Friday, July 29, 2011

Data Breach Fines Racking Up in Massachusetts

Under Mass ePrivacy Law 200 CMR 17.00, Belmont Savings Bank has agreed to pay a $7,500 fine in a settlement announced in July with the Mass State Attorney General’s Office. InfoSecurity reports that the Massachusetts based bank lost 13,000 client records after an employee left an unencrypted back-up tape of the records on their company desk overnight. Bank staff theorized that the tape was dropped in the trash by the night cleanup crew, and later incinerated. Belmont Savings is the second firm to settle with the Mass Attorney General’s Office after failing to comply with the new electronic privacy regulations.

Also under Mass ePrivacy Law 200 CMR 17.00, the Boston based restaurant chain, The Briar Group, agreed in March to pay a $110,000 fine after malware diverted credit-card data from their dinner guests over an 8-month span. Regulators charged that the chain allowed employees to share common passwords, and the chain continued to accept credit cards even after it knew of the breach. The Briar Group operates Boston’s Lenox Hotel, Ned Devine’s, Parris, The Anthem Kitchen & Bar, City Bar Waterfront, The Green Briar, and City Table. The chain maintains three locations at the popular Faneuil Hall Market Place on Boston’s historic waterfront. Reported in InfoSecurity.

Just in case you missed it, back in February, Massachusetts General Hospital was fined $1M by Health and Human Services after it lost records for 192 patients being treated for infectious disease most likely including HIV. The records were left by an employee on the MBTA. And they never returned and they never returned and their fate is still unlearned. They may ride forever beneath the streets of Boston, they’re the health records that never returned. Reported in InfoSecurity

Thursday, July 28, 2011

Game Changing Software Cracks Servers in 15 Minutes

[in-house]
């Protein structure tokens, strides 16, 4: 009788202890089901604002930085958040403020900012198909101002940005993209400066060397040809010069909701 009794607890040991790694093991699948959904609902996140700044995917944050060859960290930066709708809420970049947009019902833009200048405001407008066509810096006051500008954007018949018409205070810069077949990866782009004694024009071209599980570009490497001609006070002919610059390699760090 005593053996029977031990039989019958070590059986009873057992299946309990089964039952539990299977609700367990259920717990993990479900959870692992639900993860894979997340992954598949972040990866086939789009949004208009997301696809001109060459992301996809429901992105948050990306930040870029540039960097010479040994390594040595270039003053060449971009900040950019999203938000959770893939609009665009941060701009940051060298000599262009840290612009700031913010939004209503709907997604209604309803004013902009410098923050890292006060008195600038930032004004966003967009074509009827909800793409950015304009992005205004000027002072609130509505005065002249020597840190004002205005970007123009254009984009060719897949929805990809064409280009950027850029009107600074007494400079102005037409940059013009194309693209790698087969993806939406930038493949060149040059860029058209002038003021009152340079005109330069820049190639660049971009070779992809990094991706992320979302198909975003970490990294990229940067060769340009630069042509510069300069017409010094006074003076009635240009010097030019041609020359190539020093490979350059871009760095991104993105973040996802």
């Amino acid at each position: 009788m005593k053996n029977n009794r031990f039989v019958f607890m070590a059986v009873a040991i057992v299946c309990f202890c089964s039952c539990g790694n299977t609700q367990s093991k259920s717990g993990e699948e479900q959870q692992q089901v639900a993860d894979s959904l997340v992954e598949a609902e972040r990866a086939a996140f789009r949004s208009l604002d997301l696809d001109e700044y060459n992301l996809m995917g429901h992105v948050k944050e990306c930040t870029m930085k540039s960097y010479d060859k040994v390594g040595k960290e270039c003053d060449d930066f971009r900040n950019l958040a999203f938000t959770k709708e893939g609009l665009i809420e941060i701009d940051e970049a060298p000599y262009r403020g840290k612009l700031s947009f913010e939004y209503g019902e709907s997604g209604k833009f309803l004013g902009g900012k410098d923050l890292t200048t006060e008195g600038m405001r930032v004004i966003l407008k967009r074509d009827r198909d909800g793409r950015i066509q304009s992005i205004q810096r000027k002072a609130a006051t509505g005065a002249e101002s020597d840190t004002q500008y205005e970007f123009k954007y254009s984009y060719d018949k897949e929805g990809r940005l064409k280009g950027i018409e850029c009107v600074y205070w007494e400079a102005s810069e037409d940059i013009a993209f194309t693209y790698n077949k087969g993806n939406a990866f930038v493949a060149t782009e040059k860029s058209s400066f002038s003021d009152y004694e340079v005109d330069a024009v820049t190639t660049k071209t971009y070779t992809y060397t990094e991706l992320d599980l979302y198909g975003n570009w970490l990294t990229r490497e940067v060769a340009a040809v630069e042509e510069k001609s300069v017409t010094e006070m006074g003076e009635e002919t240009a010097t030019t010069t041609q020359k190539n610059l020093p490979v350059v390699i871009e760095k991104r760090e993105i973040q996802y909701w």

Consider that the Russian firm Elcomsoft has developed what they dub ‘password recovery assistance' software that with a single beefed-up PC can accelerate a brute force or rainbow password attack routine by up to 20,000 times. At this level of brute-force attack, according to reporting in InfoSecurity, it only takes around 15 minutes to crack an admin password on a typical server. So when did Elcomsoft release this game changing approach? Answer: 2009.

Keep all that in mind and consider that earlier this year, cloud security firm, Trend Micro, commissioned a survey of 1200 enterprise IT decision makers (in the U.S., UK, Germany, India, Canada and Japan) and found that 43% experienced security lapses in the cloud within the last 12 months. 10% of respondents had active cloud based projects in production, nearly half had cloud based projects in the works. But the same survey, according to InfoSecurity, forecasts a 5X growth in cloud computing over the next few years. Trend Micro produces security software designed for cloud server management to prevent data theft, business disruptions, and compliance violations with server security for virtualized datacenters. Conclusion: either the cloud will need this new level of security software, or it's already out of date.